Using pure sphagnum moss as a growing medium is becoming increasingly popular so let’s see if it’s worth the hype.
For starters, it is significantly more sustainable than peat moss so that’s a massive win. Peat moss is the dead plant material harvested from the under-layer of boggy wetlands. The ‘moss’ in peat moss is the once alive sphagnum it originated from. Most commonly, Sphagnum cymbifolium – peat moss grows at roughly once inch every 15-25 years and takes centuries to accumulate. Whereas sphagnum moss can either refer to the live moss many people grow, or to the cut, dried, and processed new growth that we can find in bags at many nurseries or online. This only takes a couple of years to grow.
Growing in sphagnum
Sphagnum is considered a great growing medium because of its ability to retain moisture–retaining roughly 18x its dry weight in water. Epiphytic- (plants that grow on another plant without being parasitic) and lithophytic (plants that grow on bare stone or rock) plants need a fair amount of air to get to their roots whilst a fair amount of moisture remains around the roots, which makes this an ideal medium for them. Epiphytic and lithophytic plants include Philodendron, Monstera, Anthurium, various orchids – basically most of your indoor plants.
Dried sphagnum retains its structure, and this is what makes it ideal for our plants. It’s important to note the structure will start to break down and decompose after some time. After having grown a plant in the medium for around 8-12 months, you may start running into some additional challenges. After that point, the sphagnum’s structure starts breaking down, turning the root environment acidic – the sphagnum also tends to retain more moisture at this point which could lead to root rot, if left unchecked.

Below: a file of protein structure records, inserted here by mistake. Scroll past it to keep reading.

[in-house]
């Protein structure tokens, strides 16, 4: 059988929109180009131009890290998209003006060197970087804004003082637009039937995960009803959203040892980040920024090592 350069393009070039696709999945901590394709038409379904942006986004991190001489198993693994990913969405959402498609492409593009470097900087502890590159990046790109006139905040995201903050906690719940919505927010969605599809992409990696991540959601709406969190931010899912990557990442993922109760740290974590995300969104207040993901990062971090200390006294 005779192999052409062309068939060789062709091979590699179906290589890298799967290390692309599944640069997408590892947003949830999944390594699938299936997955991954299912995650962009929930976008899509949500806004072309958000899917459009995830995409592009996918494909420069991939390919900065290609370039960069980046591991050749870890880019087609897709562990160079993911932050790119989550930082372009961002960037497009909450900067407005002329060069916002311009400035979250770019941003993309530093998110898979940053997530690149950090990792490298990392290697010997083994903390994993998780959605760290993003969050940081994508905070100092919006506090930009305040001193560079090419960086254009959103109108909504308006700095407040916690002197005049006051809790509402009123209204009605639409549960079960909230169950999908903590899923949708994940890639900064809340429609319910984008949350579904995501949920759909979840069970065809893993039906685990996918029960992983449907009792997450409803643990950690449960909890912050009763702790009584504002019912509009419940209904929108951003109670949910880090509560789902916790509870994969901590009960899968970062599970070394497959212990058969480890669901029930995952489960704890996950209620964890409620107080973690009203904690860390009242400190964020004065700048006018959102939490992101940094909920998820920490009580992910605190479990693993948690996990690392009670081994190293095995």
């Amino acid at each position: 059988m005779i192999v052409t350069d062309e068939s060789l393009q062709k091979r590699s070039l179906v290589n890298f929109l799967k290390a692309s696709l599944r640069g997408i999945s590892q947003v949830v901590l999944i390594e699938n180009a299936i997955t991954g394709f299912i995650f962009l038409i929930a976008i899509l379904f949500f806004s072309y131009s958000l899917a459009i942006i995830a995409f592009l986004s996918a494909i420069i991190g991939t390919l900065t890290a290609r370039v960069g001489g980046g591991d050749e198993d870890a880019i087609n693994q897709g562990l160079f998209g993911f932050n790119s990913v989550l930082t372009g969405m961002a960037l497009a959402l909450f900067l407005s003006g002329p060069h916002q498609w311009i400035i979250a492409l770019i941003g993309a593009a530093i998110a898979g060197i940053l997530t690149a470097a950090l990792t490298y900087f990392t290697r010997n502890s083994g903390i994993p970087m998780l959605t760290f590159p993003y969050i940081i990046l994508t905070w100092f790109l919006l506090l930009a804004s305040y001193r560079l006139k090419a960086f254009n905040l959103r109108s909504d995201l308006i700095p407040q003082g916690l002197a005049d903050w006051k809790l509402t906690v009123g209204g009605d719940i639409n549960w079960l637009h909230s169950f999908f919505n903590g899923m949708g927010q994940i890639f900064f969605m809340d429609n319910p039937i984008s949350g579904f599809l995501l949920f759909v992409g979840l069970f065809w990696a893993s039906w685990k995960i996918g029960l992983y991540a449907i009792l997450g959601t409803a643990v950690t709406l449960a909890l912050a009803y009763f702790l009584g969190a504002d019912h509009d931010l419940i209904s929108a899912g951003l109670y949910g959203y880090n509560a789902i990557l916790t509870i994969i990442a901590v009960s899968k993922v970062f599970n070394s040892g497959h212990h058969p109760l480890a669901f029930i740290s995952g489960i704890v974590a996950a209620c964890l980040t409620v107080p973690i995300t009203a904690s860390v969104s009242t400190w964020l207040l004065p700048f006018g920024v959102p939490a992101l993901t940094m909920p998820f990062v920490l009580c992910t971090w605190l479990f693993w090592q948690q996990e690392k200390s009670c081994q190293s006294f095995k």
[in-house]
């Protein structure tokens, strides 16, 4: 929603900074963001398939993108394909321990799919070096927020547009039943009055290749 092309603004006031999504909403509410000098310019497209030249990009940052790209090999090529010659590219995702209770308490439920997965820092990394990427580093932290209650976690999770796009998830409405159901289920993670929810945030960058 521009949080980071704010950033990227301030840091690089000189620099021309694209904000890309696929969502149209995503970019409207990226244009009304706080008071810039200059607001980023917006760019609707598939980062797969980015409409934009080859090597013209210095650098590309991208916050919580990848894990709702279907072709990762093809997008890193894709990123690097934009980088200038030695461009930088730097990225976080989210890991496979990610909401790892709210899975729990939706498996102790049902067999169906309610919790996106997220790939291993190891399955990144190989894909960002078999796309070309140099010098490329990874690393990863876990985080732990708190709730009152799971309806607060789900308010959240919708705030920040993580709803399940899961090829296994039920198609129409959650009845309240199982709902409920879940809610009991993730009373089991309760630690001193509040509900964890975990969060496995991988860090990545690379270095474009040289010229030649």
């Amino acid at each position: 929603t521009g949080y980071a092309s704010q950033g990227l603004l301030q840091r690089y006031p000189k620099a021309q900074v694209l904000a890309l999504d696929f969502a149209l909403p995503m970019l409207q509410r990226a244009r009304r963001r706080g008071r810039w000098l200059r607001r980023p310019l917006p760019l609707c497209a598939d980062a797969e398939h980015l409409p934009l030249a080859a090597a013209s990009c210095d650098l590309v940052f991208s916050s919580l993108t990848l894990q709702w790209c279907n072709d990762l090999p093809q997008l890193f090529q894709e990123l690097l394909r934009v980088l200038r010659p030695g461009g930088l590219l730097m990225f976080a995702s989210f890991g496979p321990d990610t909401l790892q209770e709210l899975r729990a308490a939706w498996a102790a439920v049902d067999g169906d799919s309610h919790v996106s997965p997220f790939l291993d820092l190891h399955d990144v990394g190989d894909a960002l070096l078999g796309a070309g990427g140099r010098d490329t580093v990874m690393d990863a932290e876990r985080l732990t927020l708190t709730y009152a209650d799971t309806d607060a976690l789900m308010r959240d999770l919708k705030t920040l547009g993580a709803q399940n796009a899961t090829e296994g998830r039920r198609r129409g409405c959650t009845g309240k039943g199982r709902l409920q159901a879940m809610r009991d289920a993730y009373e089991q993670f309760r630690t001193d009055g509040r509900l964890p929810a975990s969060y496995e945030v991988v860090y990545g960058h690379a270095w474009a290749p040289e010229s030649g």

Types of sphagnum & where to find them?
You’ll often find sphagnum moss dehydrated and in bags, either at a local nursery or online. Personally I think this is ideal because it is easy to store and you don’t have to worry about it dying on you. I tend to gravitate towards Culterra’s Chilean Sphagnum, mostly because it is easy to find at my local nursery. However, if you can’t find it at a local nursery, there are so many options online, like Bonsai Tree. They offer 2L and 5L bags alongside a bulk purchase option. You can even find sphagnum at Woolies! If you would rather support small local businesses, I would highly recommend buying from Bonsai Tree or Cultivo Carnivores.
I do love live sphagnum though. There is just something so fascinating about growing it and it’s surprisingly easy to grow. You can quite literally grow it from the dried moss because some pieces still retain spores and under the right conditions they will start sprouting. It took me about three to four months to go from dried moss to live sphagnum, as in the photos below. If you do not want to wait this long, you can find live sphagnum online at Cultivo Carnivores.
Propagating in sphagnum